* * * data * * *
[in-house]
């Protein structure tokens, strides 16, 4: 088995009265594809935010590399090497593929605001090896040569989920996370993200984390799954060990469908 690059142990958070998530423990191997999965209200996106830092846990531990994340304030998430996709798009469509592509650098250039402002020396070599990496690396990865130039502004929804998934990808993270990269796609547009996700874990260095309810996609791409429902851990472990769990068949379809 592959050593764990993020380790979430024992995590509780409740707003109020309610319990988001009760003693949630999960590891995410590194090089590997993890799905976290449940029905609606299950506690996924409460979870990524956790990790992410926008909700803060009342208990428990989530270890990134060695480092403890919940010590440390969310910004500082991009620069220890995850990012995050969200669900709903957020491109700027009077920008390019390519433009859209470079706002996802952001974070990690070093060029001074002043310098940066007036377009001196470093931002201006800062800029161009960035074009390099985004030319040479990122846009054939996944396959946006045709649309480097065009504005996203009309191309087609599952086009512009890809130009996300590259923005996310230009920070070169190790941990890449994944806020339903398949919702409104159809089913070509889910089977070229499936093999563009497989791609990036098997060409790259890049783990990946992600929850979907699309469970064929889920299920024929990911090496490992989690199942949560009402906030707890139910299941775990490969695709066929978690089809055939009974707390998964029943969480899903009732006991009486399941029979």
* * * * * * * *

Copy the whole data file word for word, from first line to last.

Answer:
[in-house]
């Protein structure tokens, strides 16, 4: 088995009265594809935010590399090497593929605001090896040569989920996370993200984390799954060990469908 690059142990958070998530423990191997999965209200996106830092846990531990994340304030998430996709798009469509592509650098250039402002020396070599990496690396990865130039502004929804998934990808993270990269796609547009996700874990260095309810996609791409429902851990472990769990068949379809 592959050593764990993020380790979430024992995590509780409740707003109020309610319990988001009760003693949630999960590891995410590194090089590997993890799905976290449940029905609606299950506690996924409460979870990524956790990790992410926008909700803060009342208990428990989530270890990134060695480092403890919940010590440390969310910004500082991009620069220890995850990012995050969200669900709903957020491109700027009077920008390019390519433009859209470079706002996802952001974070990690070093060029001074002043310098940066007036377009001196470093931002201006800062800029161009960035074009390099985004030319040479990122846009054939996944396959946006045709649309480097065009504005996203009309191309087609599952086009512009890809130009996300590259923005996310230009920070070169190790941990890449994944806020339903398949919702409104159809089913070509889910089977070229499936093999563009497989791609990036098997060409790259890049783990990946992600929850979907699309469970064929889920299920024929990911090496490992989690199942949560009402906030707890139910299941775990490969695709066929978690089809055939009974707390998964029943969480899903009732006991009486399941029979």